From Police Lights to Spotlights for N.M. Officer-Turned-Recording Artist

March 12, 2024
Frank Ray was a Las Cruces police officer for 10 years before turning to country music full time. Now, he's using his platform to address mental health in the law enforcement community.

Seven years ago, Frank Gomez decided to make a career change. After serving as an officer with the Las Cruces Police Department in New Mexico for 10 years, he decided to transition his passion for music into a full-time gig. Looking back, the Nashville-based country recording artist—now known as Frank Ray—told OFFICER Magazine that while he never believed he was destined for stardom, those around him knew it all along.

This article appeared in the January/February issue of OFFICER Magazine. Click Here to subscribe to OFFICER Magazine.

“Everyone kind of knew me as the ‘singing cop.’ I was always singing the National Anthem at different memorials or academy graduations, so I was always in that world of music, and it was how I coped with a lot of the stresses and the traumas of the job,” he says, adding that for the last three years of his career, he would go to work as an officer by day and at night he would play at local clubs. He started to find success to the point where whenever the chief of police would pass him in the hallway, he’d say: “Frank, you’re still here?”

When he left the force in 2017, Ray says that he had the support of his brothers and sisters in blue, as well as the support of his family. “Fortunately, it worked out and three years after I quit, I landed a major record deal here in Nashville and moved shortly after, and here I am.”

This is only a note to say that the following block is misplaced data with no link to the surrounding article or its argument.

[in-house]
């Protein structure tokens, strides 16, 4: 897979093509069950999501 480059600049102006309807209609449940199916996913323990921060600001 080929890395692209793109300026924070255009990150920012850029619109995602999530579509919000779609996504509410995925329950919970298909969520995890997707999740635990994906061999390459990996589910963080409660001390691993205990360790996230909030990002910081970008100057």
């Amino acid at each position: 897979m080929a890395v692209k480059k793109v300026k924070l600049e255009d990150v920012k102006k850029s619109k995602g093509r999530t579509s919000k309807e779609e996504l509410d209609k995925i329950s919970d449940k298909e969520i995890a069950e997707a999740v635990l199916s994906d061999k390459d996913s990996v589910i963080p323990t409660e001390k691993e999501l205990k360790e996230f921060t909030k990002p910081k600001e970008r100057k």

Despite leaving the profession, Ray always planned to stay close to the law enforcement community. This past October, the National Law Enforcement Officers Memorial Fund named Ray honorary Chief Ambassador of its Ambassador Program. In his role, he will be tasked with serving as an example for the program’s other ambassadors by helping build awareness and generating support for the NLEOMF’s initiatives from agencies across the country.

“When I first went into the law enforcement world, I found very quickly that I was a part of a bigger family than I could have ever anticipated. That is not something that goes away, especially after 10 years of service,” he says. “This is something that I want to stay close to. Music has given me a platform to be able to do that.”

An important partnership

While out on tour, Ray visits both police stations or firehouses and talks to first responders about the importance of changing the conversation on mental health. “There’s a negative stigma attached to it,” he says. “When it comes to first responders, we’re sort of bred in an environment of suppressing and just dealing with that and going on to the next call. A lot of times you have to, but you need some sort of healthy outlet to be able to do that, because it will manifest itself in something negative.”

He views his partnership with the NLEOMF as another way to help put the focus on mental health for law enforcement officers. “We see it sometimes with different instances where an officer becomes involved with alcohol or drug abuse or there’s been domestic violence issues or suicidal ideations,” he says. “Then, of course ultimately, suicide. So, it’s very important that we change the conversation, and having this platform has allowed me to do that.”